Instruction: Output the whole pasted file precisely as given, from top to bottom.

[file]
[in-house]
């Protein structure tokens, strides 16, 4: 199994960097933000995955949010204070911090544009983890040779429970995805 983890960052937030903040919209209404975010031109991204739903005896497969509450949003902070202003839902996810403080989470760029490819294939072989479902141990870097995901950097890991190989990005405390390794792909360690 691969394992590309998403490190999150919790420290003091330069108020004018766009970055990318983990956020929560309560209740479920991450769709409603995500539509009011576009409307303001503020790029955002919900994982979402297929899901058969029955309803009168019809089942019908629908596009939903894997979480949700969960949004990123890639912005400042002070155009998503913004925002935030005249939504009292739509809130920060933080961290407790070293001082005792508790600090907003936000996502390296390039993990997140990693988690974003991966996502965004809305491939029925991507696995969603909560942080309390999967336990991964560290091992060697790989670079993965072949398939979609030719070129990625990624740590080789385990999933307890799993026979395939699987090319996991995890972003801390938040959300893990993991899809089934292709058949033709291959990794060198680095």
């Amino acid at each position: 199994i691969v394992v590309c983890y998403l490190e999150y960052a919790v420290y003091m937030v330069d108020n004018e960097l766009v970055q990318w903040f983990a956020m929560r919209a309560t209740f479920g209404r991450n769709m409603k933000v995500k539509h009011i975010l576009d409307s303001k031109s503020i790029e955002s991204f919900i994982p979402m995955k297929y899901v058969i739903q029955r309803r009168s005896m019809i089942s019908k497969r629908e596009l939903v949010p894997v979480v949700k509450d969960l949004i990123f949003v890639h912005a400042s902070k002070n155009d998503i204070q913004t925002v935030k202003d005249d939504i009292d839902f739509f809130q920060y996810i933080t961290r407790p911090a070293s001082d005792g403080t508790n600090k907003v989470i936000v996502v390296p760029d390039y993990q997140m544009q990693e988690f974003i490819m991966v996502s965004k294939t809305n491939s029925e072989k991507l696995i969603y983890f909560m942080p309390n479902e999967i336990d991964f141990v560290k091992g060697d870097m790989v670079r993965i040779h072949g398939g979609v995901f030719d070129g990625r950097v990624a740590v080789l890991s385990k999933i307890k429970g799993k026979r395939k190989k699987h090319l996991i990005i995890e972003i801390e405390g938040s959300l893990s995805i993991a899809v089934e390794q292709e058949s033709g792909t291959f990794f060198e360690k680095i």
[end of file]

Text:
[in-house]
């Protein structure tokens, strides 16, 4: 199994960097933000995955949010204070911090544009983890040779429970995805 983890960052937030903040919209209404975010031109991204739903005896497969509450949003902070202003839902996810403080989470760029490819294939072989479902141990870097995901950097890991190989990005405390390794792909360690 691969394992590309998403490190999150919790420290003091330069108020004018766009970055990318983990956020929560309560209740479920991450769709409603995500539509009011576009409307303001503020790029955002919900994982979402297929899901058969029955309803009168019809089942019908629908596009939903894997979480949700969960949004990123890639912005400042002070155009998503913004925002935030005249939504009292739509809130920060933080961290407790070293001082005792508790600090907003936000996502390296390039993990997140990693988690974003991966996502965004809305491939029925991507696995969603909560942080309390999967336990991964560290091992060697790989670079993965072949398939979609030719070129990625990624740590080789385990999933307890799993026979395939699987090319996991995890972003801390938040959300893990993991899809089934292709058949033709291959990794060198680095």
């Amino acid at each position: 199994i691969v394992v590309c983890y998403l490190e999150y960052a919790v420290y003091m937030v330069d108020n004018e960097l766009v970055q990318w903040f983990a956020m929560r919209a309560t209740f479920g209404r991450n769709m409603k933000v995500k539509h009011i975010l576009d409307s303001k031109s503020i790029e955002s991204f919900i994982p979402m995955k297929y899901v058969i739903q029955r309803r009168s005896m019809i089942s019908k497969r629908e596009l939903v949010p894997v979480v949700k509450d969960l949004i990123f949003v890639h912005a400042s902070k002070n155009d998503i204070q913004t925002v935030k202003d005249d939504i009292d839902f739509f809130q920060y996810i933080t961290r407790p911090a070293s001082d005792g403080t508790n600090k907003v989470i936000v996502v390296p760029d390039y993990q997140m544009q990693e988690f974003i490819m991966v996502s965004k294939t809305n491939s029925e072989k991507l696995i969603y983890f909560m942080p309390n479902e999967i336990d991964f141990v560290k091992g060697d870097m790989v670079r993965i040779h072949g398939g979609v995901f030719d070129g990625r950097v990624a740590v080789l890991s385990k999933i307890k429970g799993k026979r395939k190989k699987h090319l996991i990005i995890e972003i801390e405390g938040s959300l893990s995805i993991a899809v089934e390794q292709e058949s033709g792909t291959f990794f060198e360690k680095i």